Homeless help clean up streets in exchange for path to housing

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Cleaning up trash is not glamorous, but for a San Jose clean-up crew it’s the most important four hours they’ll spend all week.  

“There’s just an energy here and there’s an energy every morning we meet, and everyone knows everyone. And it’s real,” said Downtown Street Member David Lundholm.  

San Jose is one of 13 Bay Area cities where the non-profit Downtown Streets is taking the homeless and putting them to work. It’s simple - take pride in a day of work and in return the DST staff will provide a path to housing, jobs, and a community environment that rebuilds self-esteem.  

The numbers are telling. Nearly 2,000 of its members are now off the streets.  

CEO Eileen Richardson says it’s all about support. “It’s much more about being family... a community and that’s what you lose when you are in the isolation of homelessness on the streets. So we bring that to you so now you’re resilient.”  

Downtown Streets CEO Eileen Richardson use to be the CEO of Napster.  

Thirteen years ago she left the hubbub of the tech world to give back.  DST now employees 65 people with a budget of $8 million and last year alone her workers in San Francisco cleaned up nearly 25 tons of trash.  

"What we've done is rolled up our sleeves with the men and women themselves. I was out sweeping the streets myself in the early days... and then found out what works. You do more of that, and what doesn’t work you do less of that,” said Richardson.  

Each week is celebrated with a “success meeting” and a warm meal and afterwards store gift cards are handed out for work well done.  

It’s a cross between a labor hall and church revival where downtown streeters get a chance to say Thank you. “Thank you for my beautiful apartment! I love you all.”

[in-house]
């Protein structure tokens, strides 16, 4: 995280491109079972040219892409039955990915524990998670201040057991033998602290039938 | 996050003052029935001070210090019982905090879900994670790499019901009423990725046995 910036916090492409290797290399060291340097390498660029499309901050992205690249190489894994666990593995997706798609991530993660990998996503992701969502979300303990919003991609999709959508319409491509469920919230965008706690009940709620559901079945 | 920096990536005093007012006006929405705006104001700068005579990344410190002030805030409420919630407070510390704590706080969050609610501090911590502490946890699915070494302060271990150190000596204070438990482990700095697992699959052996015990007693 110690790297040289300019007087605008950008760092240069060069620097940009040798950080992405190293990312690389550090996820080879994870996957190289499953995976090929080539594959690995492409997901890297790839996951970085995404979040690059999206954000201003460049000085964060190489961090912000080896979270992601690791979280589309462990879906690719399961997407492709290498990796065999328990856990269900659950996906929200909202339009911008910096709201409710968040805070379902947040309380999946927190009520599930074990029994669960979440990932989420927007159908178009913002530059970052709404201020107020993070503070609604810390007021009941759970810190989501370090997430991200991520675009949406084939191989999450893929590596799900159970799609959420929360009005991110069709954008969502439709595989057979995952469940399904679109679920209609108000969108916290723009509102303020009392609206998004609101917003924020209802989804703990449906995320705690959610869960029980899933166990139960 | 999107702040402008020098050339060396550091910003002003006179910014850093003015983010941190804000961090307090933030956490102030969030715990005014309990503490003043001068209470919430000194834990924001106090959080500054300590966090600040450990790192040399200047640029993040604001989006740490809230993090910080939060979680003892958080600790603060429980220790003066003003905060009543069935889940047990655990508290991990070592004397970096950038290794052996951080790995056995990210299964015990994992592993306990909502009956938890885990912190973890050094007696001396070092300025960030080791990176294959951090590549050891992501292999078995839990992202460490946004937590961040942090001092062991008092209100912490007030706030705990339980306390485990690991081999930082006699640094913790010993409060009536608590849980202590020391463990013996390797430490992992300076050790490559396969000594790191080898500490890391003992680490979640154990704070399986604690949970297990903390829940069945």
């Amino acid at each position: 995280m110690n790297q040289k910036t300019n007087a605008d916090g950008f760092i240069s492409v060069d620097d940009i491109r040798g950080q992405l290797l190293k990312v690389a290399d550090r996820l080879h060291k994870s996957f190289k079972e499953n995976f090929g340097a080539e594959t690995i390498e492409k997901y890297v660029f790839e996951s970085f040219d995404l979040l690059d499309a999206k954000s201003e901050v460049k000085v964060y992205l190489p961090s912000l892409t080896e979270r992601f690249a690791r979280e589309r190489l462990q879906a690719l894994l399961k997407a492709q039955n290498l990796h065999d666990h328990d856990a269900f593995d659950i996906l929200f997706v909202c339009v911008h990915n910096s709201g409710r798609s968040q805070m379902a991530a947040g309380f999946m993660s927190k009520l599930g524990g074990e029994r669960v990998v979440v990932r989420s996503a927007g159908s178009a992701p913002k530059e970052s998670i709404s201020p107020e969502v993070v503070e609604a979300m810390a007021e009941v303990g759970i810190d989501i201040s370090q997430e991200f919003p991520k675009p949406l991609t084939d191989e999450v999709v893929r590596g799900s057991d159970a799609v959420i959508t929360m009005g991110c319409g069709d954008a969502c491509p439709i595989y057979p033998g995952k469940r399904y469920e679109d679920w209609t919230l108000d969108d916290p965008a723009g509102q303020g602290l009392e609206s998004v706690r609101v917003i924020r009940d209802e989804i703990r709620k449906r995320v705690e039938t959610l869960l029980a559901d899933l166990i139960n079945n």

One by one they stepped up to a microphone in a church auditorium filled with over 100 workers.  “I wasn’t going to say anything until it was finally final. But, I got a job!”  His joy was celebrated by applause.  

Next up David Lundholm an alcoholic for 38 years, says the program has saved him. “They know me. I know them. I can’t start my day without this place. Without my sponsors and my meetings. And look at me!  I’m on fire man. I am man! I love life now. What more can I say.”  

Fifty-five-year-old Zack Anderson is a believer too. He was abused as a child and a teen and a drug addict for over 30 years. He says DST has restored his faith. "So I've never been in charge of anyone in my life including myself. They teach you things, but they make you earn it. And they'll never give up on you. That's the great thing. Never give up on you,” said Anderson.  

He now has his own apartment for the first time in two-plus years.  

Richardson said it’s all about never giving up. "Life is about working hard and achieving, working hard and achieving, working hard and achieving.  And that's what we do here.”  

The city of San Jose is so impressed with the program they are expanding the program and that will include some full-time jobs to some of the DST workers.  

Modesto is the latest city to be introduced to Downtown Streets and in the next 6 months a number of other cities will come on board.  

There are 26,000 homeless people in California. That’s roughly the population of the city of Benicia.

It’s a huge problem facing our state, and programs like Downtown Streets are making a big difference.